In A Quantum First, Light Is Created From A Vacuum

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In what may be a landmark experimental proof of quantum mechanics, a group of researchers from Chalmers University of Technology in Sweden is claiming to have created sparks in a vacuum.

According to quantum theory, empty space is, well, not that empty after all. Rather it is full of virtual particles – particles that quickly blip in and out of existence. Theory states that a mirror can absorb energy from some of these virtual photons, and re-emit it as actual photons. Of course, this only works if the mirror is traveling through the vacuum at nearly the speed of light, making it difficult to prove, to say the least.

Per Delsing and his team of physicists worked around this by using something called a superconducting quantum interference device, or SQUID. The SQUID, which is very sensitive to magnetic fields, acted as a mirror in the researchers’ superconducting circuit. They passed a magnetic field through the SQUID, switching the field’s direction a few billion times per second, which caused the SQUID to move back and forth at about 5 percent of the speed of light. Microwave photons were then observed. Consistent with the theory, the frequency of the released photons was about half the frequency of the mirror’s wiggling.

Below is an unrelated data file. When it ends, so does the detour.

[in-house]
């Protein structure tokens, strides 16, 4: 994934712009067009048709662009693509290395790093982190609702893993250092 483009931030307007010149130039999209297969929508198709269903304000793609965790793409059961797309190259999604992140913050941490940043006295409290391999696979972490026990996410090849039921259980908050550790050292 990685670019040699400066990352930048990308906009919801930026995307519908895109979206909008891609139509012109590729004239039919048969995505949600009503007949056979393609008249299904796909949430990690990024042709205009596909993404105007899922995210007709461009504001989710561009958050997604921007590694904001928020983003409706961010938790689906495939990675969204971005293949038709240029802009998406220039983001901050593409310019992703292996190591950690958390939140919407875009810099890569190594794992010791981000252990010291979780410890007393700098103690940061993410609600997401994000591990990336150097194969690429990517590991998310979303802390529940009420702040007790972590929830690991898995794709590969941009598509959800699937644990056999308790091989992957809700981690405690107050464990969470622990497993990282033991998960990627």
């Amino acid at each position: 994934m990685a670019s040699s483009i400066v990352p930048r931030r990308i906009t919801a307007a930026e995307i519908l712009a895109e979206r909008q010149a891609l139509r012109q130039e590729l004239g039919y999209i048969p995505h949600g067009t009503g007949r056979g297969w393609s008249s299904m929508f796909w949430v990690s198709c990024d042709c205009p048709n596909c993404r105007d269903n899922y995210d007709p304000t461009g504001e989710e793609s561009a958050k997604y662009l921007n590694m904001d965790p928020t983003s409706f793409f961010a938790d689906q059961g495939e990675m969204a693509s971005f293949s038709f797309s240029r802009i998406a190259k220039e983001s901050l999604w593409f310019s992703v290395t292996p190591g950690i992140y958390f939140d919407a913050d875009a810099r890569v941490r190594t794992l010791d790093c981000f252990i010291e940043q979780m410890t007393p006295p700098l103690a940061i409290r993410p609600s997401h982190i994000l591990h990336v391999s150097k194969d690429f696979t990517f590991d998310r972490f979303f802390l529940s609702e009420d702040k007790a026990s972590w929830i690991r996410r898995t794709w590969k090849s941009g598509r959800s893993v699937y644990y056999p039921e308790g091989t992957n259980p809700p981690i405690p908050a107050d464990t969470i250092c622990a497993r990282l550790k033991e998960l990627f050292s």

The researchers aren’t talking about their findings until their work has been peer-reviewed, but they will be presenting at a workshop next week in Italy.